4. BPA exposure by infants may increase later risk of food intolerance: This research involving rats suggests that early life exposure at a dose significantly below the current human safety limit set by the FDA affects developing immune systems, predisposing offspring to food intolerance in adulthood. The study: Food intolerance at adulthood after perinatal exposure to the endocrine disruptor bisphenol A.
    5. That takeout coffee cup may be messing with your hormones: A new study suggests that whole classes of BPA-free plastics — including the kind in styrofoam — release estrogenic chemicals. The study: Estrogenic chemicals often leach from BPA-free plastic products that are replacements for BPA-containing polycarbonate products.
  7. New study charts the fate of chemicals affecting health and the environment
    In a new study, Rolf Halden, PhD, a researcher at Arizona State University’s Biodesign Institute, examines the trajectory of chemicals appearing as emergent threats to human or environmental health. His research offers a highly instructive analysis of how long it takes chemicals of concern to become recognized and acted on — and why. The review: Epistemology of contaminants of emerging concern and literature meta-analysis.
  8. 16 major companies and agencies say no to chemical flame retardants
    The Center for Environmental Health, which helped encourage a rewrite of California’s regulations regarding safety standards in furniture manufacturing, announced in mid December that 16 major furniture manufacturers have now “sworn off” chemical flame retardants. This is a prime example of how environmental health science can be effectively translated into regulations that better protect health. The CEH press release including the list: Major producers eliminating flame retardant chemicals as major buyers are demanding flame retardant-free furniture.
  9. National Institutes of Health ends longitudinal children’s study
    The US National Institutes of Health has cancelled its plan for an ambitious, multi-decade study of environmental influences on children’s health known as the National Children’s Study, agency director Francis Collins announced on December 12th. The study was originally approved by a bipartisan Congress in 2000 but was fraught with scientific and political challenges over the last 14 years. See also an analysis: How the US government botched its multibillion-dollar plan to beat childhood disease.
  10. Theo Colborn: Honoring the work of an environmental health giant
    Theo Colborn, PhD, passed away on December 14th at age 87, leaving an extraordinary legacy of careful and determined environmental health research and advocacy. She was particularly recognized for her seminal work on endocrine disrupting chemicals and fracking.

    1. A brief biography by Elizabeth Grossman.
    2. Theo’s CV.
    3. Comments and stories from those who knew Theo.
    4. Remembering the genius who got BPA out of your water bottles, and so much more, one of many media reports on Theo’s death.

Top 10 Selections: 3rd quarter 2014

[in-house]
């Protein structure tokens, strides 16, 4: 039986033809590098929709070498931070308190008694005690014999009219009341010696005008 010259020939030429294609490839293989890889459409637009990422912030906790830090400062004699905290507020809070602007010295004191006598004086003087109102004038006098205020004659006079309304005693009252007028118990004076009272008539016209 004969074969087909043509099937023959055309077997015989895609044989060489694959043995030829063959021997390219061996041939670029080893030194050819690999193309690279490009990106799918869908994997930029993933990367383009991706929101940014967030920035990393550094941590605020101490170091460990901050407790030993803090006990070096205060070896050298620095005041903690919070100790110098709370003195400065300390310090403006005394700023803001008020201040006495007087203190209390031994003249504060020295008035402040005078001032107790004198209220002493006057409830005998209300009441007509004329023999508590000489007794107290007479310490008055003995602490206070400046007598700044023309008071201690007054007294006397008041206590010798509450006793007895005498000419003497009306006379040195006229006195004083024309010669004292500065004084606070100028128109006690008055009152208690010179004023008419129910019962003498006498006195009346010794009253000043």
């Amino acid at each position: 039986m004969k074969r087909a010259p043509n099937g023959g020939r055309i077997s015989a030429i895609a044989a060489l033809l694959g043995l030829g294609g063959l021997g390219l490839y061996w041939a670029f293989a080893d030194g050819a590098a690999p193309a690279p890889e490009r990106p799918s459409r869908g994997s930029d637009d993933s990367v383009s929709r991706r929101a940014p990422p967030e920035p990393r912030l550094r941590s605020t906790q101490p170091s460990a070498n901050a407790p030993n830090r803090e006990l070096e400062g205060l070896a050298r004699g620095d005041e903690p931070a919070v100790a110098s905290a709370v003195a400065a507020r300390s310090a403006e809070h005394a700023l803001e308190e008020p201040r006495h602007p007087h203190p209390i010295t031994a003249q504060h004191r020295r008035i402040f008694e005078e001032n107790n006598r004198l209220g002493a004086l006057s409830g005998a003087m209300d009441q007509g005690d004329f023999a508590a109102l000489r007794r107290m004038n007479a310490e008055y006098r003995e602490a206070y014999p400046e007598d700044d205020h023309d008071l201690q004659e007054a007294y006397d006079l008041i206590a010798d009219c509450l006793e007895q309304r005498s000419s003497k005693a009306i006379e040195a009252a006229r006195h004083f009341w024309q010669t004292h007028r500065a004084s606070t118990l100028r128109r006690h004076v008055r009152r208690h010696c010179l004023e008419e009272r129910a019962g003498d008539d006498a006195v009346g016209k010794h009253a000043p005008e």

These are CHE’s picks for the most significant stories, studies and developments in environmental health during the last quarter:

  1. The role of air pollution regulation in reducing morbidity or mortality
    Several studies show substantial benefit from reducing pollution.

    1. Duke scientists report air pollution controls linked to lower NC death rates: Stronger emission controls in North Carolina may have saved lives by reducing deaths from respiratory illness, according to an academic study. The study: Long-term dynamics of death rates of emphysema, asthma, and pneumonia and improving air quality.
    2. Lowering coal-fired power plant emissions may have saved 1,700 lives in one year: Scientists assessed the effects of one state’s prescient restrictions on plant emissions. They estimated that the state’s legislation prevented about 1,700 premature deaths in 2012. The study: Health and air quality benefits of policies to reduce coal-fired power plant emissions: a case study in North Carolina.
    3. Trends of non-accidental, cardiovascular, stroke and lung cancer mortality in Arkansas are associated with ambient PM2.5 reductions: This study provides evidence that the implementation of air pollution regulations has measurable effects on mortality even in regions with high prevalence of major risk factors such as obesity and smoking.
    4. Clean air halves health costs in Chinese city: Air pollution regulations over the last decade in Taiyuan, China, have substantially improved the health of people living there, accounting for a greater than 50% reduction in costs associated with loss of life and disability between 2001 and 2010. The study: Health benefits of improving air quality in Taiyuan, China.
  2. Climate change and health
    With the UN Climate Summit in September, world attention focused on the climate. These items, a study and two reports, bring a health perspective to the issue.

    1. Health benefits of reducing emissions outweigh costs involved, study: Cutting carbon emissions from sources like power plants and vehicles can lower asthma rates and other health problems, a new study finds. The study: A systems approach to evaluating the air quality co-benefits of US carbon policies.